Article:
IP Passthrough does work pretty well on the 589 and it has a lot more memory for its forwarding table. Ive had it running for a year without running into any issues.

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  3. I have recently switched to uverse and am trying to setup a Cisco 2821 behind the 589. I have enabled ip passthrough and my 2821 is handing out 10.0.0.0 addresses to it’s clients. The 2821 is successfully getting the public IP address from the 589 and from the 2821 I can ping through to the default gateway of the 589, but can get no further. From external I cannot seem to reach the 2821 at all via multiple ports. The 2821 was previously successfully connected with the same configuration to Cox cable and to Verizon FIOS.
    Broadband IPv4 Address x.x.13.52
    Gateway IPv4 Address x.x.12.1

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  4. See the FAQ I helped put together on IP Passthrough on the 589. Practically anything you want to know about U-verse and how its built and works in all its gory detail is out there on DSLReports. Hopefully this helps.

    http://www.dslreports.com/faq/17734

    Additionally, not that you aren’t already doing this, if you are trying to open specific ports inbound you have to make sure your NAT and ACLs are setup on the 2821 to support access, as well. Did you also add a dynamic default route on your 2821 tied to your DHCP lease like this…? ip route 0.0.0.0 0.0.0.0 dhcp 5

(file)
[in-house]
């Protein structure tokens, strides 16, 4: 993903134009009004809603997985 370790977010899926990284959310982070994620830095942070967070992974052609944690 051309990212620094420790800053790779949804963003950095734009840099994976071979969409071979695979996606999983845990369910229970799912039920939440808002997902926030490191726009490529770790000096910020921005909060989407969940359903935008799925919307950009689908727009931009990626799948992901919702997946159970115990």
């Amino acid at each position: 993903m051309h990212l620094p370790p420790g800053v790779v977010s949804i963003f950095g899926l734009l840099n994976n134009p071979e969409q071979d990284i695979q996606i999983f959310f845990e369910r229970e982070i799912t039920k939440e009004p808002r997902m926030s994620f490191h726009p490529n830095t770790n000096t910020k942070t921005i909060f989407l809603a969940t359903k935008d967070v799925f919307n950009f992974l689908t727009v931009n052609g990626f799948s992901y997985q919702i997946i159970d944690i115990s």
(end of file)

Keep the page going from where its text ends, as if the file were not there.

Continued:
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  5. I just got a new service with an 5268ac from AT&T. I have a netgear fvs318n that I’ve used for years now for some site-to-site ipsec vpn tunnels.

    I’ve set the ‘dmzplus’ mode as well as turned off everything in the firewalls on the 5268ac, and my tunnels come up but traffic will not pass across them (not even ping). Any ideas?

    Like

    • Did you disable the other handful of security features? I think there is one that specifically can cause AH or ESP to fail on receive.

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  6. Thank you for the reply. I disabled all the security items on that page (3 on top and 7 at the bottom). Do you know specifically which security setting might cause it to fail, or anything else I could try?

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  7. Unfortunately I haven’t had the service in over a year and can’t recall all the details off hand. Your IPSec tunnels need to support NAT traversal even in DMZPlus mode I believe.

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  8. On my Netgear FVS318N connected to the AT&T in the dmz+ it doesn’t have a nat traversal feature. But the other endpoint (a watchguard) does and it is activated. But wouldn’t the tunnel not even come up if nat traversal is required?